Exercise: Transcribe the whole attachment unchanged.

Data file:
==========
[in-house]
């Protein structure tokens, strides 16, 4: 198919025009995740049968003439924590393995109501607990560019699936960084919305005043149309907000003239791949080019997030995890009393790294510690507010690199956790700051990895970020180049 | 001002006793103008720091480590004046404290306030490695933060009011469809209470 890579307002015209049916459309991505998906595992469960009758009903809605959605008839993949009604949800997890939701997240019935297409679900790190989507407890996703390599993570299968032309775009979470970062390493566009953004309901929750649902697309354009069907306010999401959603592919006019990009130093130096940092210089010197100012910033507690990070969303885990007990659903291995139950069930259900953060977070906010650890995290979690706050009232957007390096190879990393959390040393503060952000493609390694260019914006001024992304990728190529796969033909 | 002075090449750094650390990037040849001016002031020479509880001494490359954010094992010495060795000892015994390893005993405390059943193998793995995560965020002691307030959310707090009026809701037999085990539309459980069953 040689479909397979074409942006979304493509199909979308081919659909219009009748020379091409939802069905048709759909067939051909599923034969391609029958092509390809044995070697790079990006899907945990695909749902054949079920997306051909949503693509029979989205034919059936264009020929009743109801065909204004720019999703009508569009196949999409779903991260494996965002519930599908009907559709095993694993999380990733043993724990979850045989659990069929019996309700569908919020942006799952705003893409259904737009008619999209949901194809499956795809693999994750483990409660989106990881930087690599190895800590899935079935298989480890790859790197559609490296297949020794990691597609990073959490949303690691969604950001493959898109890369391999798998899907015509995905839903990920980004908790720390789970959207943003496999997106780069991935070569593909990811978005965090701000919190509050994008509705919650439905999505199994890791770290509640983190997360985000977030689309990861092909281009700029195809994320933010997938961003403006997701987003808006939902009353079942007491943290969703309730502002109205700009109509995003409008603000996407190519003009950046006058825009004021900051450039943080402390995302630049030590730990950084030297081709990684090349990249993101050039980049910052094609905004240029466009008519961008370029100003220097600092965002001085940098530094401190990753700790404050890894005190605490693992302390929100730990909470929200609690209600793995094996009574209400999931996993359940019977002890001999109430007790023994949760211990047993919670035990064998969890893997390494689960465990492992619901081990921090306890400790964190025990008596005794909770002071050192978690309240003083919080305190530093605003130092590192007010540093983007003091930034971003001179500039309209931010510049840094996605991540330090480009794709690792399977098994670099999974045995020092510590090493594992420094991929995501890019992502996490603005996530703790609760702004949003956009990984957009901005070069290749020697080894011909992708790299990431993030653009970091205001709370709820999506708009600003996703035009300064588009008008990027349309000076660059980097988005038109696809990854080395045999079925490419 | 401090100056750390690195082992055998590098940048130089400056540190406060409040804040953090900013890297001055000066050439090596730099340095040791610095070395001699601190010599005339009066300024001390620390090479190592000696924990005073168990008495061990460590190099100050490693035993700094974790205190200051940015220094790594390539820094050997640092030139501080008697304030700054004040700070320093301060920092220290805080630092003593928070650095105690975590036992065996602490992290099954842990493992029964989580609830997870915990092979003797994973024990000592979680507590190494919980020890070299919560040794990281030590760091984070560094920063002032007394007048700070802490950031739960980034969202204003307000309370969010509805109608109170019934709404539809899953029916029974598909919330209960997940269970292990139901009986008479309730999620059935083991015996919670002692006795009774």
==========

[in-house]
């Protein structure tokens, strides 16, 4: 198919025009995740049968003439924590393995109501607990560019699936960084919305005043149309907000003239791949080019997030995890009393790294510690507010690199956790700051990895970020180049 | 001002006793103008720091480590004046404290306030490695933060009011469809209470 890579307002015209049916459309991505998906595992469960009758009903809605959605008839993949009604949800997890939701997240019935297409679900790190989507407890996703390599993570299968032309775009979470970062390493566009953004309901929750649902697309354009069907306010999401959603592919006019990009130093130096940092210089010197100012910033507690990070969303885990007990659903291995139950069930259900953060977070906010650890995290979690706050009232957007390096190879990393959390040393503060952000493609390694260019914006001024992304990728190529796969033909 | 002075090449750094650390990037040849001016002031020479509880001494490359954010094992010495060795000892015994390893005993405390059943193998793995995560965020002691307030959310707090009026809701037999085990539309459980069953 040689479909397979074409942006979304493509199909979308081919659909219009009748020379091409939802069905048709759909067939051909599923034969391609029958092509390809044995070697790079990006899907945990695909749902054949079920997306051909949503693509029979989205034919059936264009020929009743109801065909204004720019999703009508569009196949999409779903991260494996965002519930599908009907559709095993694993999380990733043993724990979850045989659990069929019996309700569908919020942006799952705003893409259904737009008619999209949901194809499956795809693999994750483990409660989106990881930087690599190895800590899935079935298989480890790859790197559609490296297949020794990691597609990073959490949303690691969604950001493959898109890369391999798998899907015509995905839903990920980004908790720390789970959207943003496999997106780069991935070569593909990811978005965090701000919190509050994008509705919650439905999505199994890791770290509640983190997360985000977030689309990861092909281009700029195809994320933010997938961003403006997701987003808006939902009353079942007491943290969703309730502002109205700009109509995003409008603000996407190519003009950046006058825009004021900051450039943080402390995302630049030590730990950084030297081709990684090349990249993101050039980049910052094609905004240029466009008519961008370029100003220097600092965002001085940098530094401190990753700790404050890894005190605490693992302390929100730990909470929200609690209600793995094996009574209400999931996993359940019977002890001999109430007790023994949760211990047993919670035990064998969890893997390494689960465990492992619901081990921090306890400790964190025990008596005794909770002071050192978690309240003083919080305190530093605003130092590192007010540093983007003091930034971003001179500039309209931010510049840094996605991540330090480009794709690792399977098994670099999974045995020092510590090493594992420094991929995501890019992502996490603005996530703790609760702004949003956009990984957009901005070069290749020697080894011909992708790299990431993030653009970091205001709370709820999506708009600003996703035009300064588009008008990027349309000076660059980097988005038109696809990854080395045999079925490419 | 401090100056750390690195082992055998590098940048130089400056540190406060409040804040953090900013890297001055000066050439090596730099340095040791610095070395001699601190010599005339009066300024001390620390090479190592000696924990005073168990008495061990460590190099100050490693035993700094974790205190200051940015220094790594390539820094050997640092030139501080008697304030700054004040700070320093301060920092220290805080630092003593928070650095105690975590036992065996602490992290099954842990493992029964989580609830997870915990092979003797994973024990000592979680507590190494919980020890070299919560040794990281030590760091984070560094920063002032007394007048700070802490950031739960980034969202204003307000309370969010509805109608109170019934709404539809899953029916029974598909919330209960997940269970292990139901009986008479309730999620059935083991015996919670002692006795009774």